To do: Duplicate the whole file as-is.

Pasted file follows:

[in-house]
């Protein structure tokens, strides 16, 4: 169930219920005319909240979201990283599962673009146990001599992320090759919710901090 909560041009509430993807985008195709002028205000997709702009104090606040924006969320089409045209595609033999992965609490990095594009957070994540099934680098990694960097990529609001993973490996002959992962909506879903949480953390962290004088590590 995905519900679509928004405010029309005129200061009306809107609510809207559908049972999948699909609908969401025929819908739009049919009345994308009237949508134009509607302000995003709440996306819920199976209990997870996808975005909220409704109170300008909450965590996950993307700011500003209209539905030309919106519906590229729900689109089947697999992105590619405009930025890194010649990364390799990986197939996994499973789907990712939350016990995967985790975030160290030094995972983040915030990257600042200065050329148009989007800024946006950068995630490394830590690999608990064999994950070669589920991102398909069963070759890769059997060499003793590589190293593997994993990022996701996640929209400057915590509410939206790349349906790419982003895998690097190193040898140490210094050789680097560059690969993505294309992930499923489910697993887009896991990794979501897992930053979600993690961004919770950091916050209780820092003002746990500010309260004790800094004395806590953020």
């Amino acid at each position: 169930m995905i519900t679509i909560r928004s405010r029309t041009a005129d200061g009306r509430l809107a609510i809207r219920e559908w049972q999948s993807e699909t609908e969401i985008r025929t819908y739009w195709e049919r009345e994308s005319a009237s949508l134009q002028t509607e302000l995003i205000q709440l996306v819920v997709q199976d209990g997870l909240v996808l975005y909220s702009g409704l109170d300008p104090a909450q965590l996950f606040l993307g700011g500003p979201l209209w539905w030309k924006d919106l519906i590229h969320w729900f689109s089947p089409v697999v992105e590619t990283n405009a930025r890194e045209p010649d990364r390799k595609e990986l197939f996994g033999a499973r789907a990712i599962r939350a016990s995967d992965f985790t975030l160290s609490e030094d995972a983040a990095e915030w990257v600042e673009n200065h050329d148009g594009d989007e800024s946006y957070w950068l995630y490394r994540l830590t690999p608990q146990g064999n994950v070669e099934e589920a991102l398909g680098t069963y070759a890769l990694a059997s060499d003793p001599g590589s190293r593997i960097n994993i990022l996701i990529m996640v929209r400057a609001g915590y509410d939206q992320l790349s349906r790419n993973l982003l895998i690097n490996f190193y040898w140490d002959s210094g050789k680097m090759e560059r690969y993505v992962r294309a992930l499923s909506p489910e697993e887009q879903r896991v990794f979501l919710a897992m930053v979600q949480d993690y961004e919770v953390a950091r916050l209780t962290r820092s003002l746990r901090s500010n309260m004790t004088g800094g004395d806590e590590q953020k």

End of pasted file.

[in-house]
């Protein structure tokens, strides 16, 4: 169930219920005319909240979201990283599962673009146990001599992320090759919710901090 909560041009509430993807985008195709002028205000997709702009104090606040924006969320089409045209595609033999992965609490990095594009957070994540099934680098990694960097990529609001993973490996002959992962909506879903949480953390962290004088590590 995905519900679509928004405010029309005129200061009306809107609510809207559908049972999948699909609908969401025929819908739009049919009345994308009237949508134009509607302000995003709440996306819920199976209990997870996808975005909220409704109170300008909450965590996950993307700011500003209209539905030309919106519906590229729900689109089947697999992105590619405009930025890194010649990364390799990986197939996994499973789907990712939350016990995967985790975030160290030094995972983040915030990257600042200065050329148009989007800024946006950068995630490394830590690999608990064999994950070669589920991102398909069963070759890769059997060499003793590589190293593997994993990022996701996640929209400057915590509410939206790349349906790419982003895998690097190193040898140490210094050789680097560059690969993505294309992930499923489910697993887009896991990794979501897992930053979600993690961004919770950091916050209780820092003002746990500010309260004790800094004395806590953020």
């Amino acid at each position: 169930m995905i519900t679509i909560r928004s405010r029309t041009a005129d200061g009306r509430l809107a609510i809207r219920e559908w049972q999948s993807e699909t609908e969401i985008r025929t819908y739009w195709e049919r009345e994308s005319a009237s949508l134009q002028t509607e302000l995003i205000q709440l996306v819920v997709q199976d209990g997870l909240v996808l975005y909220s702009g409704l109170d300008p104090a909450q965590l996950f606040l993307g700011g500003p979201l209209w539905w030309k924006d919106l519906i590229h969320w729900f689109s089947p089409v697999v992105e590619t990283n405009a930025r890194e045209p010649d990364r390799k595609e990986l197939f996994g033999a499973r789907a990712i599962r939350a016990s995967d992965f985790t975030l160290s609490e030094d995972a983040a990095e915030w990257v600042e673009n200065h050329d148009g594009d989007e800024s946006y957070w950068l995630y490394r994540l830590t690999p608990q146990g064999n994950v070669e099934e589920a991102l398909g680098t069963y070759a890769l990694a059997s060499d003793p001599g590589s190293r593997i960097n994993i990022l996701i990529m996640v929209r400057a609001g915590y509410d939206q992320l790349s349906r790419n993973l982003l895998i690097n490996f190193y040898w140490d002959s210094g050789k680097m090759e560059r690969y993505v992962r294309a992930l499923s909506p489910e697993e887009q879903r896991v990794f979501l919710a897992m930053v979600q949480d993690y961004e919770v953390a950091r916050l209780t962290r820092s003002l746990r901090s500010n309260m004790t004088g800094g004395d806590e590590q953020k």